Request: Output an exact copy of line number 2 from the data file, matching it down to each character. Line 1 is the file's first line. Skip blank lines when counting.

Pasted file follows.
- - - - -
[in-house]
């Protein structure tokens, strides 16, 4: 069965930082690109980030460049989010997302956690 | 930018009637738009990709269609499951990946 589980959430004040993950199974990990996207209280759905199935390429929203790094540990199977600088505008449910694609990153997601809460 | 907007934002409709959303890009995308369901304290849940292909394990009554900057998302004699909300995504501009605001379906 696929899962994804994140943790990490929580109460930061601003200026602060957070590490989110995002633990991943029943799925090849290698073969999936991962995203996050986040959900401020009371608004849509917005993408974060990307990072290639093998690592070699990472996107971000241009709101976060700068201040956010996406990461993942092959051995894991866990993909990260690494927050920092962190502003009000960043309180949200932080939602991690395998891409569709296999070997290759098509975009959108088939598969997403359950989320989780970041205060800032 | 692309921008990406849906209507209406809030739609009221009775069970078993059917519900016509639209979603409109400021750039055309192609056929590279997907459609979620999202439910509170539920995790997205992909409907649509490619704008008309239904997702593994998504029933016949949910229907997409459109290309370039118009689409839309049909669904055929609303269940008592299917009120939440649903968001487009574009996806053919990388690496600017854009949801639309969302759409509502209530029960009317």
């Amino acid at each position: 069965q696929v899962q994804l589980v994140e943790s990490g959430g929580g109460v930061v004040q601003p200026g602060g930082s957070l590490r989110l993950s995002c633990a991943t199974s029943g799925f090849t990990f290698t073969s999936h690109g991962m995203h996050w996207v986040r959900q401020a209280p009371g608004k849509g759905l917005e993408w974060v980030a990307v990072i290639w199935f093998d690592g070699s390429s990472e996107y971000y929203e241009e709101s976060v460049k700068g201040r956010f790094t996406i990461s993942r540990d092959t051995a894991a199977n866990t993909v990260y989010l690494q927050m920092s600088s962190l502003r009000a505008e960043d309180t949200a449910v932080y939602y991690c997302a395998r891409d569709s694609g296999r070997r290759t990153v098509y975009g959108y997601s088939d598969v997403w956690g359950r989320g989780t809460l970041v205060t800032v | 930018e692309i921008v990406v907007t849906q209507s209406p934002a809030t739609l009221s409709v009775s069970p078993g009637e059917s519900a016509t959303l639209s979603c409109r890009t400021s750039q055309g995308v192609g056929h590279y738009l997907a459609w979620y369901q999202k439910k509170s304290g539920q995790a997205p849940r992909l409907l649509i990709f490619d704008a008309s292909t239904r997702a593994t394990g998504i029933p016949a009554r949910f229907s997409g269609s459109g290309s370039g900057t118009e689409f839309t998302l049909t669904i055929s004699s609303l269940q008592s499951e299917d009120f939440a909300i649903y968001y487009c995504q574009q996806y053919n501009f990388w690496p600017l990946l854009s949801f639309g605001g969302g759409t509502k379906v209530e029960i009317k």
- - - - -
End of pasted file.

């Protein structure tokens, strides 16, 4: 069965930082690109980030460049989010997302956690 | 930018009637738009990709269609499951990946 589980959430004040993950199974990990996207209280759905199935390429929203790094540990199977600088505008449910694609990153997601809460 | 907007934002409709959303890009995308369901304290849940292909394990009554900057998302004699909300995504501009605001379906 696929899962994804994140943790990490929580109460930061601003200026602060957070590490989110995002633990991943029943799925090849290698073969999936991962995203996050986040959900401020009371608004849509917005993408974060990307990072290639093998690592070699990472996107971000241009709101976060700068201040956010996406990461993942092959051995894991866990993909990260690494927050920092962190502003009000960043309180949200932080939602991690395998891409569709296999070997290759098509975009959108088939598969997403359950989320989780970041205060800032 | 692309921008990406849906209507209406809030739609009221009775069970078993059917519900016509639209979603409109400021750039055309192609056929590279997907459609979620999202439910509170539920995790997205992909409907649509490619704008008309239904997702593994998504029933016949949910229907997409459109290309370039118009689409839309049909669904055929609303269940008592299917009120939440649903968001487009574009996806053919990388690496600017854009949801639309969302759409509502209530029960009317």